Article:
The mission of The Rotary Foundation is to enable Rotarians to advance world understanding, goodwill, and peace through the improvement of health, the support of education, and the alleviation of poverty.
The Rotary Foundation helps fund our humanitarian activities, from local service projects to global initiatives. Your club or district can apply for grants from the Foundation to invest in projects and provide scholarships. The Foundation also leads the charge on worldwide Rotary campaigns such as eradicating polio and promoting peace. Rotarians and friends of Rotary support the Foundation’s work through voluntary contributions.
The Board of Trustees manages the business of the Foundation, led by the trustee chair. The Rotary International president-elect nominates the trustees, who are elected by the Rotary International Board of Directors. The trustee chair serves for one year and trustees serve for four years.
Learn more about Rotary's leadership.
HISTORY OF THE ROTARY FOUNDATION
At the 1917 convention, outgoing RI President Arch C. Klumph proposed to set up an endowment “for the purpose of doing good in the world.” In 1928, it was renamed The Rotary Foundation, and it became a distinct entity within Rotary International.
GROWTH OF THE FOUNDATION
In 1929, the Foundation made its first gift of $500 to the International Society for Crippled Children. The organization, created by Rotarian Edgar F. “Daddy” Allen, later grew into Easter Seals.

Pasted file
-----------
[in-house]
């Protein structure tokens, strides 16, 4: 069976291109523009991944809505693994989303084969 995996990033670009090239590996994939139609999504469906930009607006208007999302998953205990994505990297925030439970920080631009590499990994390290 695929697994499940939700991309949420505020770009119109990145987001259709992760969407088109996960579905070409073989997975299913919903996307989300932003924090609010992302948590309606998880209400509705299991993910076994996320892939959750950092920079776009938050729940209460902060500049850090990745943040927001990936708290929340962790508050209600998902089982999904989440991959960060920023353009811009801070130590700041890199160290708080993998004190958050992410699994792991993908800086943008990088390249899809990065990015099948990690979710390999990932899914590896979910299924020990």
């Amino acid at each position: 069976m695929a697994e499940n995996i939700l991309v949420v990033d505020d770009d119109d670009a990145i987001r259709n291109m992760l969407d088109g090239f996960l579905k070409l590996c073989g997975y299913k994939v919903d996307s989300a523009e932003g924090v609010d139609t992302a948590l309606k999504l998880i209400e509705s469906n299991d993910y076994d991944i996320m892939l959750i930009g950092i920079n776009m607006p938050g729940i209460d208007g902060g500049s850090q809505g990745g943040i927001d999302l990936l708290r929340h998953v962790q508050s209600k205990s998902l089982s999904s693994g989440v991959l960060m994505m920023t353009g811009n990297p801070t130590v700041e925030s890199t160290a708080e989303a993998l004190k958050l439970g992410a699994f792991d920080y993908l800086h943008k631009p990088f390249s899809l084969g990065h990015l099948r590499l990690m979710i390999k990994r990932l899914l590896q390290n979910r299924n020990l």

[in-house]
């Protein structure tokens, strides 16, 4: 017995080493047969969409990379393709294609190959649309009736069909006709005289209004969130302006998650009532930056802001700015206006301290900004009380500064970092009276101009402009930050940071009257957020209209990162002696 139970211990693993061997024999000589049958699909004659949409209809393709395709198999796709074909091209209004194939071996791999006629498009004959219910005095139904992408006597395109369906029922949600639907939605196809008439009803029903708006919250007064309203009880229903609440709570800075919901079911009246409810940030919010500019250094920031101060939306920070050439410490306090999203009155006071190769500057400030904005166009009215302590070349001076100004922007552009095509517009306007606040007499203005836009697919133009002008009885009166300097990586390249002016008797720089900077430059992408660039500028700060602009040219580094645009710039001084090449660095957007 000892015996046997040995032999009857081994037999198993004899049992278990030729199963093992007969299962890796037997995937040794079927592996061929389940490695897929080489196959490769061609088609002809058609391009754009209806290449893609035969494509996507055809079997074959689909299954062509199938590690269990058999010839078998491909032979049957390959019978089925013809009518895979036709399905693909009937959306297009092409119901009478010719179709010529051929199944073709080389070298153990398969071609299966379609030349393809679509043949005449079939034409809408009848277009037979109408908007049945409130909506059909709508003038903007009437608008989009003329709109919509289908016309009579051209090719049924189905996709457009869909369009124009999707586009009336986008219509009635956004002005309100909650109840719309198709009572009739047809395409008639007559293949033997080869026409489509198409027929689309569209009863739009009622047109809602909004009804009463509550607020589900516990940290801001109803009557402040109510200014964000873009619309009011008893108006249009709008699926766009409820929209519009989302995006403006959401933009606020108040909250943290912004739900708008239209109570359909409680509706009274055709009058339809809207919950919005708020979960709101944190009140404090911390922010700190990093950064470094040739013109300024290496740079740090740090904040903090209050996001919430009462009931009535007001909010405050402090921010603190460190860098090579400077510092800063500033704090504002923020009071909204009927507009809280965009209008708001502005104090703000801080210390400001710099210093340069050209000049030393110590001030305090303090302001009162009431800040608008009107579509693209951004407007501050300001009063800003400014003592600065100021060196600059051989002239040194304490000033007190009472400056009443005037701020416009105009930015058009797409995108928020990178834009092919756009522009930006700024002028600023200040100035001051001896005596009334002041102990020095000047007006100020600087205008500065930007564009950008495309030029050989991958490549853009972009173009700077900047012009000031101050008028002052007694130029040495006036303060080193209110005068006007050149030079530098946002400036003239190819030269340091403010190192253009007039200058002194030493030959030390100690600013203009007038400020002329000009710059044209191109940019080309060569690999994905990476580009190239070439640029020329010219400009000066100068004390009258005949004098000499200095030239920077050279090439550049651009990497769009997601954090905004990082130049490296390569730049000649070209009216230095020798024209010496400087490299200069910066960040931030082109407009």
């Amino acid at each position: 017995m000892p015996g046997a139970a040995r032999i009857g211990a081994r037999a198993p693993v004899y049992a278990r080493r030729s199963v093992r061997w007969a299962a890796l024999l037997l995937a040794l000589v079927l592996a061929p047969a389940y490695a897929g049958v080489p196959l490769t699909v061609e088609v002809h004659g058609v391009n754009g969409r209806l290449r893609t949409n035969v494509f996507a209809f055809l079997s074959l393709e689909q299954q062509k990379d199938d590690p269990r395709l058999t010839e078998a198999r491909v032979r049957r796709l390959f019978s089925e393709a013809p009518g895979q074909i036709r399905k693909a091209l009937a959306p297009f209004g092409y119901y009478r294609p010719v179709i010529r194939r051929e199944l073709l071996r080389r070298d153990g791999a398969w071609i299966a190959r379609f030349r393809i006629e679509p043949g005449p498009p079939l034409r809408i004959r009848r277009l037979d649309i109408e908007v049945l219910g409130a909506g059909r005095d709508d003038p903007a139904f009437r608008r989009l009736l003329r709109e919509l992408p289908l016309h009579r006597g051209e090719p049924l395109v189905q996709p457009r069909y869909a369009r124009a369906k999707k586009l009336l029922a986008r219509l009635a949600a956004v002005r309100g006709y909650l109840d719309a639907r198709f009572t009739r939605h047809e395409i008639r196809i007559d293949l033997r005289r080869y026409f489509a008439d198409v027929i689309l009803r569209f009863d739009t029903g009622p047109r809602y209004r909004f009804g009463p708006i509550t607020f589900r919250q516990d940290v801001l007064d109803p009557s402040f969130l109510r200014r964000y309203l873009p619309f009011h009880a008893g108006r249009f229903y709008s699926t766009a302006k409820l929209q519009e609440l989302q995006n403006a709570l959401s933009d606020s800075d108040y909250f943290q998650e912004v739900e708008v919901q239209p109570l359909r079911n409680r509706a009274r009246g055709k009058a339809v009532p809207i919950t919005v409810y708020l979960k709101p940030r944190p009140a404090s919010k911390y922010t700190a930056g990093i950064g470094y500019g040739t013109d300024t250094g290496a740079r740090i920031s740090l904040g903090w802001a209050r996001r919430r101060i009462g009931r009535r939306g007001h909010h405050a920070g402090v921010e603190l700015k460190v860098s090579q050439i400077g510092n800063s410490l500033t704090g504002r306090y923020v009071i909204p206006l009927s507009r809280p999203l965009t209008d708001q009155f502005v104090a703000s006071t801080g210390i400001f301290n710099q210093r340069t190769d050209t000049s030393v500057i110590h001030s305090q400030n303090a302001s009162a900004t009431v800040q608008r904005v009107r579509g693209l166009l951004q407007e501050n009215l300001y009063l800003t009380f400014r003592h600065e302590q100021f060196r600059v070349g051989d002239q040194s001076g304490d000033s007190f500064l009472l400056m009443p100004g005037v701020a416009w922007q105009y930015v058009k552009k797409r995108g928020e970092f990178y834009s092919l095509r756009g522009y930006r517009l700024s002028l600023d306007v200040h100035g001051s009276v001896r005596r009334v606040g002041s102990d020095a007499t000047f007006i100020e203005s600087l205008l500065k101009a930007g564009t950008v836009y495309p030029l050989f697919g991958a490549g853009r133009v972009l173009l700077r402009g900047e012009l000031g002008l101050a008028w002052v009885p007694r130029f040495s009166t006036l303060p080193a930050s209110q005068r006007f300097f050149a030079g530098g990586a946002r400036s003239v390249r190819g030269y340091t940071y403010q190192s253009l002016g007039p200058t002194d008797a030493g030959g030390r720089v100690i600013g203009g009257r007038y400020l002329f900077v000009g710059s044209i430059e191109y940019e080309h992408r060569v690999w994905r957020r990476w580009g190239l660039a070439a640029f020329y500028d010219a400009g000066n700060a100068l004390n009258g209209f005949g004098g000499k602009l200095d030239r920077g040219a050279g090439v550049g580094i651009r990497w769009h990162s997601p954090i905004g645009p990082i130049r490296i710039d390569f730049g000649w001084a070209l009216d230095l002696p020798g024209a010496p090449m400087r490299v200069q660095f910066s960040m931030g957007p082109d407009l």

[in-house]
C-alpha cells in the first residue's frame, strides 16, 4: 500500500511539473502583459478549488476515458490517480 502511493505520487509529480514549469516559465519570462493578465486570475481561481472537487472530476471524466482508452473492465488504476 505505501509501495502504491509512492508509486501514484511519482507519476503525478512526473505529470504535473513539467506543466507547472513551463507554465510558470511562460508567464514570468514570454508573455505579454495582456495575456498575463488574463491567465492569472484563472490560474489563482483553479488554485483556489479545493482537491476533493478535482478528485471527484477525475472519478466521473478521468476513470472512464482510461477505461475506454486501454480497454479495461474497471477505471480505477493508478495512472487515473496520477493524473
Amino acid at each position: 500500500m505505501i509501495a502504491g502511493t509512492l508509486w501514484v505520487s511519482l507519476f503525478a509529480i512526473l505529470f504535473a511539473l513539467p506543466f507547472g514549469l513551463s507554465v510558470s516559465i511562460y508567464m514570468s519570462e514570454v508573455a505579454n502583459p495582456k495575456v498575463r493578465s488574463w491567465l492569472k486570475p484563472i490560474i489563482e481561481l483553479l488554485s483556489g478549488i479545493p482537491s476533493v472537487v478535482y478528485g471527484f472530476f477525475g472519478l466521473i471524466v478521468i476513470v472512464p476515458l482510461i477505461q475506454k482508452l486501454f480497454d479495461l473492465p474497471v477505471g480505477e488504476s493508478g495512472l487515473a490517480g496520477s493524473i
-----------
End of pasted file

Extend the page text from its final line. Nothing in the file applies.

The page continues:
When Rotary founder Paul Harris died in 1947, contributions began pouring in to Rotary International, and the Paul Harris Memorial Fund was created to build the Foundation.
EVOLUTION OF FOUNDATION PROGRAMS
- 1947: The Foundation established its first program, Fellowships for Advance Study, later known as Ambassadorial Scholarships.
- 1965-66: Three programs were launched: Group Study Exchange, Awards for Technical Training, and Grants for Activities in Keeping with the Objective of The Rotary Foundation, which was later called Matching Grants.
- 1978: Rotary introduced the Health, Hunger and Humanity (3-H) Grants. The first 3-H Grant funded a project to immunize 6 million Philippine children against polio.
- 1985: The PolioPlus program was launched to eradicate polio worldwide.
- 1987-88: The first peace forums were held, leading to Rotary Peace Fellowships.
- 2013: New district, global, and packaged grants enable Rotarians around the world to respond to the world’s greatest needs.
Since the first donation of $26.50 in 1917, the Foundation has received contributions totaling more than $1 billion.
RESOURCES & REFERENCE
A Century of Service: The Story of Rotary International